Know Your Medal of Honor Recipients:
Private Benoni Strivson (US Army) received his Medal of Honor for his actions from August to October, in Arizona. His citation reads:
Bravery in scouts and actions against Indians.
Sergeant James N. Strong (US Army) received his Medal of Honor for his actions on May 27, 1863, at Port Hudson, Louisiana. His citation reads:
Volunteered in response to a call and took part in the movement that was made upon the enemy's works under a heavy fire therefrom in advance of the general assault.
Specialist Fourth Class Robert F. Stryker (US Army) received his Medal of Honor for his actions on November 7, 1967, near Loc Ninh, Republic of Vietnam. His citation reads:
For conspicuous gallantry and intrepidity at the risk of his life above and beyond the call of duty. Sp4c. Stryker, U.S. Army, distinguished himself while serving with Company C. Sp4c. Stryker was serving as a grenadier in a multicompany reconnaissance in force near Loc Ninh. As his unit moved through the dense underbrush, it was suddenly met with a hail of rocket, automatic weapons and small arms fire from enemy forces concealed in fortified bunkers and in the surrounding trees. Reacting quickly, Sp4c. Stryker fired into the enemy positions with his grenade launcher. During the devastating exchange of fire, Sp4c. Stryker detected enemy elements attempting to encircle his company and isolate it from the main body of the friendly force. Undaunted by the enemy machinegun and small-arms fire, Sp4c. Stryker repeatedly fired grenades into the trees, killing enemy snipers and enabling his comrades to sever the attempted encirclement. As the battle continued, Sp4c. Stryker observed several wounded members of his squad in the killing zone of an enemy claymore mine. With complete disregard for his safety, he threw himself upon the mine as it was detonated. He was mortally wounded as his body absorbed the blast and shielded his comrades from the explosion. His unselfish actions were responsible for saving the lives of at least 6 of his fellow soldiers. Sp4c. Stryker's great personal bravery was in keeping with the highest traditions of the military service and reflects great credit upon himself, his unit, and the U.S. Army.
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I have lived in South Carolina my whole life (18 years on James Island, 13 years in Summerville and 5 in Rock Hill) and I am proud of that. I’m proud to be from the South. I believe there is a book titled American by Birth, Southern by the Grace of God… and I truly feel this way. I don’t deny or hide that fact. I love the South. If God wanted me to love the north, I figure, He would pick up James Island and put it in the north. The first shot of the Civil War was fired from JI (if the plaque my Labor Day Uncle DG and I saw many years ago is to be believed). There are men in my family tree (on both sides) who fought for the Confederate States. I don’t deny this, either. I do not believe these men owned large plantations with tons of slaves. I’m not 100% sure any of them owned any slaves. I choose to believe that they fought to protect this great state from the yankees… but I honestly have no idea. For all I know, they were a bunch of jerks who beat slaves all day/every day and only fought to keep the black man down. But since I have no way of knowing if that is true, either, I choose to believe they were good people. Where am I going with this? I’ll tell you…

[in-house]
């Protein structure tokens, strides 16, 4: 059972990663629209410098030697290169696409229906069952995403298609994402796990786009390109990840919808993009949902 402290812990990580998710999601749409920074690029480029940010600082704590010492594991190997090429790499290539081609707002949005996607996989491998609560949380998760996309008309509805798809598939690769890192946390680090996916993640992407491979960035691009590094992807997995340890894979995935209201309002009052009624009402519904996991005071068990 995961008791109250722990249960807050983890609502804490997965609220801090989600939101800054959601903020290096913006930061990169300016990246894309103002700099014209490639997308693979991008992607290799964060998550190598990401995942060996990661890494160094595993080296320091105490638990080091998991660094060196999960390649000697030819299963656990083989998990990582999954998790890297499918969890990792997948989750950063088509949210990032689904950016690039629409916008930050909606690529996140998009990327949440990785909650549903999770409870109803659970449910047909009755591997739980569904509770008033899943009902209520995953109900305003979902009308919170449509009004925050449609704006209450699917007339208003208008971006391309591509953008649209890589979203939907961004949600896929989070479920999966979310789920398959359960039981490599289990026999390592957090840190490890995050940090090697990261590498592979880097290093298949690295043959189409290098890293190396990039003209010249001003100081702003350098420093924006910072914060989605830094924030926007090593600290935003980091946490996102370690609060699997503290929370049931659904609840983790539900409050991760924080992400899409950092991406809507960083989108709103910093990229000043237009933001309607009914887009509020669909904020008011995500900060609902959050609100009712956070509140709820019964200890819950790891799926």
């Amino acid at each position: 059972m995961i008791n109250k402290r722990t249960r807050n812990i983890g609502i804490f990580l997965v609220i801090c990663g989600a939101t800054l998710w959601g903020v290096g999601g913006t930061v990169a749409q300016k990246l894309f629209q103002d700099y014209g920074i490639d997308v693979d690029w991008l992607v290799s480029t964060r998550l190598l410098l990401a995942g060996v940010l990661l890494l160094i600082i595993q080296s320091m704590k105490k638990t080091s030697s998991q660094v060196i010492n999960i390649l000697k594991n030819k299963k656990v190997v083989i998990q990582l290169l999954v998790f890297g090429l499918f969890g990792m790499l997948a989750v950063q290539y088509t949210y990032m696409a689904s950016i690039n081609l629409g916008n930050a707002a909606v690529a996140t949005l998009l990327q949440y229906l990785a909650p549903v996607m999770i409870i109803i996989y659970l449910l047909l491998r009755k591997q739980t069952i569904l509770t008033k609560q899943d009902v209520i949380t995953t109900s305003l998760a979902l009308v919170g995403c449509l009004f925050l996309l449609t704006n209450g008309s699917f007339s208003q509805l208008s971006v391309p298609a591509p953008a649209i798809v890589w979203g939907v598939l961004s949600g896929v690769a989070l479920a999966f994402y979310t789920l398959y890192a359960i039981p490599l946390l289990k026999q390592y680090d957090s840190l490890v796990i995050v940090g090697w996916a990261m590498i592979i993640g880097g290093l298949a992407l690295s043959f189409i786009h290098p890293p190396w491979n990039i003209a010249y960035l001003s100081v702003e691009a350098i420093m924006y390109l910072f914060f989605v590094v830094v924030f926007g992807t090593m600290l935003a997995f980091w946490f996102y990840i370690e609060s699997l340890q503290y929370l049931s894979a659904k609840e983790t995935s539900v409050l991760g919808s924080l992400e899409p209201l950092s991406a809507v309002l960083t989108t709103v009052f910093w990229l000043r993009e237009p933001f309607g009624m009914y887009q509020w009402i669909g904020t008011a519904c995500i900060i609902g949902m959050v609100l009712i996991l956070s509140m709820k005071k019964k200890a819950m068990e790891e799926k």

For my whole life, the Confederate Flag (at least the most well-known version of the Confederate Flag) has either been on top of the State House or on the State House grounds. It was put there (on top of the State House… when Dad was in college), it has been said, in honor of the 100th Anniversary of the Civil War. If I am not mistaken, it was only supposed to be up for 1 year. This was during the civil rights movement… they ended up leaving the flag up there. Officially, I believe, to honor those who fought… but I don’t think it’s that big of a stretch to see it as a big middle finger to the civil rights movement. Many years later (when I was in college), there was a compromise to remove it from the top of the State House and put it on the grounds at a memorial site. That site ended up just being right on the busiest street. I was able to convince myself that this was ok because it was part of a compromise… but really, what bigger middle finger could there have been. Still, I viewed the flag as a way to honor those who fought for the state. And, I really believe that many other people in this state felt the same way. But…
…But, a bunch of racist assholes also used the flag. They used it when committing racist, hateful acts. Sure, they had other things too… but the Confederate flag was all over the place. Sadly, the racist assholes still use it today. That doesn’t mean everyone who likes the flag is racist… it just means that the racist people have ruined the flag.
For most of my life, I thought “they” (the people on the other side from my views) were the people wanting the flag to be taken off of the state house grounds. Now, I’ve come to realize I had it wrong all along. The real “they”… the real people on the other side, were the racist jackasses who used it to promote hate. And I’m at the point, that I can no longer support the same thing they support (even if we supported it for different reasons). That is why I emailed my state senator and representative yesterday morning to let them know my views. Maybe they don’t care, but I do. Plus, they have no problem sending me emails I didn’t ask for, so I had no problem emailing them. I know this flag didn’t cause hateful things to happen (like the killing of nine innocent people in a church at a Bible study), but that isn’t a reason to keep it there. It’s a distraction that keeps people from focusing on issues that could really make a difference, so the time has come to take it down.
Preview: WU vs. Longwood
1 day ago